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Understanding the Differences Between Modern and Contemporary Art

Difference Between Modern and Contemporary Art
Art makes the world ponder, and so the world ponders. When it comes to thinking, man knows how to do it best when he compares. It is this need or ability to compare that brings us the various forms of art, including modern and contemporary.
Arun Prabhu
Last Updated: Feb 23, 2018
If you look at the words alone, it's easy to get confused between them. 'Modern' means something that belongs to this age, the modern age, something new that excites us. The word 'contemporary' shows us things that are related to this time and date, or the present age. In the art world, however, there is a thick brick wall that stands between the two. The words are used to describe two distinct and yet, intertwined things through the category of time. 'Modern', to an artist, means a work that dates to a specific era. So does 'contemporary'. Although modern art can't directly be compared to contemporary art, there does exist, a link between the two. It is something that binds them together across time, but still manages to separate them as completely different entities.
Two Words, Two Worlds
The difference can actually be whichever you want it to be, something as technical and astute as a one-line definition, or something deeper, where you can attempt to figure the real differences between them. Know that although the difference between them might be the same, what really changes is the perception of the people regarding the difference.
Modern Art
Modern art
❖ Modern art, as history sees it, is a collection of all the works of art that fall between the late 1800s (around 1860) to the mid 1900s (around 1970). For the realm of modern art, we have painters like Vincent van Gogh, Pablo Picasso, Paul Cezanne and Henri Matisse.
❖ Modern art is represented by works like Les Demoiselles d'Avignon by Picasso and Spirit of the Dead Watching by Gauguin.

❖ It includes all the technical molds that were created in this period, or all the 'isms'- Expressionism, Impressionism, Post-impressionism, Fauvism, Cubism, Dadaism, Surrealism and Pop Art.
Contemporary Art
Contemporary art
❖ Contemporary art is defined by the time it was created rather than the type it falls under. And the time is what the type itself defines - now. What you see in the present created around you is nothing but contemporary art.

❖If history is anything to go by, then contemporary art is said to start out around the 1950s and continues to this day.
❖ Of course, that's not the only reason to separate modern from contemporary. When you say 'this piece is contemporary', you mean it is created in the present. You also mean that the piece is something that does not reply to the conformity of traditional art or modern art.

❖ Contemporary art is what an artist creates if he/she makes something that, even if it is inspired by modern art, follows none of its boundaries. If modern art is a mold, then contemporary art is what breaks that mold to become something else.
Relating the Two Forms
The Birth of Modern Art
Let's take a look at how we created modern art. In the late 1800s and early 1900s, you have artists like Van Gogh and Manet, who didn't really adhere to the current art scene. The people and their surroundings changed, and so did their thoughts. What all modern artists have (or had; most of them are now dead) in common is an aversion to realism and the formalities that tie an artist to it. They preferred seeing the world in a different light, and so they chose to describe that image in their own manner. The result was then known as 'Modern Art'. In an effort to express their individuality, artists came up with their own style; unique and often bold. What we describe today as Fauvism and Dadaism are nothing but methods used by artists at that time to portray their art in the most unusual way possible.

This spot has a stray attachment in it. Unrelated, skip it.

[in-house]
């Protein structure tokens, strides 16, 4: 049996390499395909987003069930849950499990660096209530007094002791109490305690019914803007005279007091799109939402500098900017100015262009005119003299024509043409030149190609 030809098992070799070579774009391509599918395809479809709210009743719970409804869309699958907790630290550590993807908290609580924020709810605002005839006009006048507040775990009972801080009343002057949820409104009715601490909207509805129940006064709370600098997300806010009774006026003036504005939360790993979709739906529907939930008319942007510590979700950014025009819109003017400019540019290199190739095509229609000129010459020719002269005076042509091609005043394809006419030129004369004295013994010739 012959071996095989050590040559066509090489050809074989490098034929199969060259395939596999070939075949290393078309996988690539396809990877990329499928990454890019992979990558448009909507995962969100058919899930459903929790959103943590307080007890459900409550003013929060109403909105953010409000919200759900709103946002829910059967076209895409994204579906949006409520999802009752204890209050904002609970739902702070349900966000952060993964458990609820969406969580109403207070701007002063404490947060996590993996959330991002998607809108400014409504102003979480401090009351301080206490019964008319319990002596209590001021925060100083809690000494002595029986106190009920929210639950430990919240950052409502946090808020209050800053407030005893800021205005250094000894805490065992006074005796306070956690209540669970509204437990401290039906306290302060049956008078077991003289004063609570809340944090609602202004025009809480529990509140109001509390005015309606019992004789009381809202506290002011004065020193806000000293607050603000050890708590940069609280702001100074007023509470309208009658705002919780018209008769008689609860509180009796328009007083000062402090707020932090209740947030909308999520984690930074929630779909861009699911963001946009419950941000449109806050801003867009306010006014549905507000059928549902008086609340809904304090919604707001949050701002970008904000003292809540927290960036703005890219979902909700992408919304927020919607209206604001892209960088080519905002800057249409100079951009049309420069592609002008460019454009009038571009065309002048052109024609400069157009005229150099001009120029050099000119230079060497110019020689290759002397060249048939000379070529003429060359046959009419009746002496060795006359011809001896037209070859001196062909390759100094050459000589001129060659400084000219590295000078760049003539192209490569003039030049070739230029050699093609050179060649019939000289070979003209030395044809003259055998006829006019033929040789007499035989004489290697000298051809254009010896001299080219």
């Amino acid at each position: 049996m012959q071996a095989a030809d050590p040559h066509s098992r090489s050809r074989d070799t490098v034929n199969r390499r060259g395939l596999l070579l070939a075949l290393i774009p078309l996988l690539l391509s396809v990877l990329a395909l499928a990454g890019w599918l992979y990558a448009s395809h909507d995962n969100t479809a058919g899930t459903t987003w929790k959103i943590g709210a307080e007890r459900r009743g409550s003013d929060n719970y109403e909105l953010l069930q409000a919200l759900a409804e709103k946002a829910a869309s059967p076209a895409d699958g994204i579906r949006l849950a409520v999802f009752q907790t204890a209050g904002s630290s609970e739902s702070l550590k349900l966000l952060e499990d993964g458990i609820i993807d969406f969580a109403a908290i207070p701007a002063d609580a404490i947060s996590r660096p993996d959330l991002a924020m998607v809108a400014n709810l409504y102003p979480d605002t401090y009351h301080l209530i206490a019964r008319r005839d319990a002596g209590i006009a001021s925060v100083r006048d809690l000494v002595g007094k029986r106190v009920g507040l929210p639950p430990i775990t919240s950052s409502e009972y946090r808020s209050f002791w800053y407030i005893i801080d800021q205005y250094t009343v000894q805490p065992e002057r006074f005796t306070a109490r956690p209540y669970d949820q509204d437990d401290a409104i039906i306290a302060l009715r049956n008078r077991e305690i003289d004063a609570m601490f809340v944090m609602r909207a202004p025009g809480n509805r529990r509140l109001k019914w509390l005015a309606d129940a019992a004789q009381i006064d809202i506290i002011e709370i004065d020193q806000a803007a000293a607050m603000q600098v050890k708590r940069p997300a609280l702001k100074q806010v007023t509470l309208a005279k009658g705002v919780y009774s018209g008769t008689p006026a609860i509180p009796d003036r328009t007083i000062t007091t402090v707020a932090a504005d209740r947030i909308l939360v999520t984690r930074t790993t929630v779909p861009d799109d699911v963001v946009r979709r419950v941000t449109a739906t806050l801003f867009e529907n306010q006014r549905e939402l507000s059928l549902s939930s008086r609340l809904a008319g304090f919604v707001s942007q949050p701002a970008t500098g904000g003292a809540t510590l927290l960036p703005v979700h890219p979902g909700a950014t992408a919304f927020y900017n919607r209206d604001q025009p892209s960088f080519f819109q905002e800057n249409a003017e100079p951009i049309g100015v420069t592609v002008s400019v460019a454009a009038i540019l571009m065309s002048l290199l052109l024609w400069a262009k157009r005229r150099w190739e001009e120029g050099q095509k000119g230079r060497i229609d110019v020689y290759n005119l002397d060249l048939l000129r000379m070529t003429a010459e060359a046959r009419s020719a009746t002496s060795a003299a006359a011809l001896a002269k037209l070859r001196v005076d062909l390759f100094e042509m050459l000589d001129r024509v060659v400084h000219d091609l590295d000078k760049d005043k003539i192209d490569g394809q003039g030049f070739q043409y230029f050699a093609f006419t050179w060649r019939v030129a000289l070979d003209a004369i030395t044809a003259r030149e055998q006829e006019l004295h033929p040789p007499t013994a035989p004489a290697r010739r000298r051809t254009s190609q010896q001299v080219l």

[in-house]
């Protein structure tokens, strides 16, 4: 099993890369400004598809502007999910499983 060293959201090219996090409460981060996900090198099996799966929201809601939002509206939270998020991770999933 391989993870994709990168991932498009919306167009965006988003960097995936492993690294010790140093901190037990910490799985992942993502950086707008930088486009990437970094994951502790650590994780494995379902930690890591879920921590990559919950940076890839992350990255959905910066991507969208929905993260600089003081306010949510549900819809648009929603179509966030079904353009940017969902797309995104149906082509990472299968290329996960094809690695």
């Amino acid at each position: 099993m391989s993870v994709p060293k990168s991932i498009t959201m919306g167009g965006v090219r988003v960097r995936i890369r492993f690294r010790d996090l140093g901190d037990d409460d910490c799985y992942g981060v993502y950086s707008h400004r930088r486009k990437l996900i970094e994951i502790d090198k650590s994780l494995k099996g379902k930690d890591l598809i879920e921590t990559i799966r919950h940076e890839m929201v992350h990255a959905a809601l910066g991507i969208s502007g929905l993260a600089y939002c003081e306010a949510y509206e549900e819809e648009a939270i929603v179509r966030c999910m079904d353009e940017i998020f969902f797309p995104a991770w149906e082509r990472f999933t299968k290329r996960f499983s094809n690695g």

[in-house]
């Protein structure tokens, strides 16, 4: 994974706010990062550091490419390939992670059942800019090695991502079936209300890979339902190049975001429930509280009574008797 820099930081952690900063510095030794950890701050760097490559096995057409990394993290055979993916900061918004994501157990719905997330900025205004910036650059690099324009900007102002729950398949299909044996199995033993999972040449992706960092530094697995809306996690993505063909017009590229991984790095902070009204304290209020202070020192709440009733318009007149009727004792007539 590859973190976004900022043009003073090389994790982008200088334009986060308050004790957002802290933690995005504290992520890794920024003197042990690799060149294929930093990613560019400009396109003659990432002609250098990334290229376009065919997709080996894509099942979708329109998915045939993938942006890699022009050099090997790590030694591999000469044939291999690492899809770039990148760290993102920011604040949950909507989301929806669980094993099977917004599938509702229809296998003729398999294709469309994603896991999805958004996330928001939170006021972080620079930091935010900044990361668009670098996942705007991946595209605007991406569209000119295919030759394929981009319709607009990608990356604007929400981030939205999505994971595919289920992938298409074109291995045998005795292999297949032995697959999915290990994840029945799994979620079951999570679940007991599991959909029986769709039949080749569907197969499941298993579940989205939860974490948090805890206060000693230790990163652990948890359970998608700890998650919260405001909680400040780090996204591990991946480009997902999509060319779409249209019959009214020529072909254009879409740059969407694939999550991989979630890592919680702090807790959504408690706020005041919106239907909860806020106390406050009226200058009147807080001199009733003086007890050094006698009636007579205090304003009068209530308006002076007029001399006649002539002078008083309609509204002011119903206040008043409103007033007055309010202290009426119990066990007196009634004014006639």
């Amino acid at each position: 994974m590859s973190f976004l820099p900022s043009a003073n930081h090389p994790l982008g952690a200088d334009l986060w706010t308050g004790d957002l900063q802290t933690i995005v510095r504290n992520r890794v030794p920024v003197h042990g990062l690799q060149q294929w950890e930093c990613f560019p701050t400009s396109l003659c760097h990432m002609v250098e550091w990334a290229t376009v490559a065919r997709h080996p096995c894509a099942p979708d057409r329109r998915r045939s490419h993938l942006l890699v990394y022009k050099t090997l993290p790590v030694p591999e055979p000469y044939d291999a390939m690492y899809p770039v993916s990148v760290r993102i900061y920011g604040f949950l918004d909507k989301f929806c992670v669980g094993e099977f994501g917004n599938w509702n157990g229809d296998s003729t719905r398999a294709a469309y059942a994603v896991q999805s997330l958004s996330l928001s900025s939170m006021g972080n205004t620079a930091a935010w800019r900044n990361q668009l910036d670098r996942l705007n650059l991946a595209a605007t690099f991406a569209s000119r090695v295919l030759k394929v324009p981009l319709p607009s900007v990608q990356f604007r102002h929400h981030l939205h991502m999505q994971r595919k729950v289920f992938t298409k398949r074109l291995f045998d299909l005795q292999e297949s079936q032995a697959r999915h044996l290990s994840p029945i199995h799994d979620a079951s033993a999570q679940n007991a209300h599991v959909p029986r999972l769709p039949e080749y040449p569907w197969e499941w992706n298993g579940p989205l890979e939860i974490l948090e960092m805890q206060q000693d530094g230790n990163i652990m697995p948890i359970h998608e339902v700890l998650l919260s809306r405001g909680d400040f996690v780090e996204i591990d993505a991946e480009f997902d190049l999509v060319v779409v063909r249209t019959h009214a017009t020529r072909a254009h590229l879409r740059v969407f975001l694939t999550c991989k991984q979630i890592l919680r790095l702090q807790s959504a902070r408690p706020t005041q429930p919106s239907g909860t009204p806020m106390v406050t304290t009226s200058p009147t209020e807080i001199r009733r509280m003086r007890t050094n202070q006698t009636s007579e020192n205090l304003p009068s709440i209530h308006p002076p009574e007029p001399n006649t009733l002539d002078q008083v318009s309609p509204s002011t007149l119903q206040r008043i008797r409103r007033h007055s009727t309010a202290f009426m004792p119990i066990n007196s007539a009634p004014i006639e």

The Creation of Contemporary Art
Moving on to the last 20 years from now, we have artists that faced the harsh reality, like the war (WW II, The Cold War), feminism and globalization. They grew up with ideals and thoughts different from what artists in the modern era did. So now you have a number of artists who consider the old methods of modernism as too conformist or vague. They now decide to make their own works or art according to their style. This gave rise to what we now call 'Contemporary Art'.
The Differences Today
❖ Of course it isn't that simple; there are always more than one ways to describe art. Contemporary art pays more attention to the society, while modern art tends to be self-expressive at times. The former is also a lot more receptive to changes in society.
❖ Another difference is the advancement in technology. Artists today, have the camera, the computer and custom software. They will use these to their advantage as they see fit. This makes a huge difference in the works between the two types of art.
❖ Contemporary art often spreads to places outside a canvas or a gallery. This art is found everywhere, from comics in newspapers to the videos on TV, from the freedom on the Internet to the graffiti on the streets.
There are also the views of people who matter; collective or otherwise. Apart from the precision of reductionist definitions, modern art and contemporary art are still different from each other, and yet locked together in the two frames of time. I believe that art, is art; make it or view it, regardless of how much effort you put into either, you will always have opinions. Whether they concur with the rest of the world or not, they do exist and are always noted, which adds to the definition of art. Modern art is not just about being the biggest nonconformist and contemporary art is not about the struggling painter trying to get noticed on the Internet. There is a lot more to it, and this, you can only see if you keep your eyes open.